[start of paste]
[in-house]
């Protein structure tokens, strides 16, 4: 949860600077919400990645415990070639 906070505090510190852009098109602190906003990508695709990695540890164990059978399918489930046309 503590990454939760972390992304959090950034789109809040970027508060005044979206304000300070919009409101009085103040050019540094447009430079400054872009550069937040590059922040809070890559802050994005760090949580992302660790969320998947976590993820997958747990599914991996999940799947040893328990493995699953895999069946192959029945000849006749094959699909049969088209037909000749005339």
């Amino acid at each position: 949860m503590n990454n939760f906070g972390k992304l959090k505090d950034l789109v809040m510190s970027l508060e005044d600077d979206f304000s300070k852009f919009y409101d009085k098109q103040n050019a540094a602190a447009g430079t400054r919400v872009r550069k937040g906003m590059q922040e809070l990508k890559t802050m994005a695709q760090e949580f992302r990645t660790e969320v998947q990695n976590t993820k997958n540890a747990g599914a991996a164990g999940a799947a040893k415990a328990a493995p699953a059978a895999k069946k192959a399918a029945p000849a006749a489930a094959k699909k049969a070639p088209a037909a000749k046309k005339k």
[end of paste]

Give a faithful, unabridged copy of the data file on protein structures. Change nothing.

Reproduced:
[in-house]
């Protein structure tokens, strides 16, 4: 949860600077919400990645415990070639 906070505090510190852009098109602190906003990508695709990695540890164990059978399918489930046309 503590990454939760972390992304959090950034789109809040970027508060005044979206304000300070919009409101009085103040050019540094447009430079400054872009550069937040590059922040809070890559802050994005760090949580992302660790969320998947976590993820997958747990599914991996999940799947040893328990493995699953895999069946192959029945000849006749094959699909049969088209037909000749005339």
């Amino acid at each position: 949860m503590n990454n939760f906070g972390k992304l959090k505090d950034l789109v809040m510190s970027l508060e005044d600077d979206f304000s300070k852009f919009y409101d009085k098109q103040n050019a540094a602190a447009g430079t400054r919400v872009r550069k937040g906003m590059q922040e809070l990508k890559t802050m994005a695709q760090e949580f992302r990645t660790e969320v998947q990695n976590t993820k997958n540890a747990g599914a991996a164990g999940a799947a040893k415990a328990a493995p699953a059978a895999k069946k192959a399918a029945p000849a006749a489930a094959k699909k049969a070639p088209a037909a000749k046309k005339k």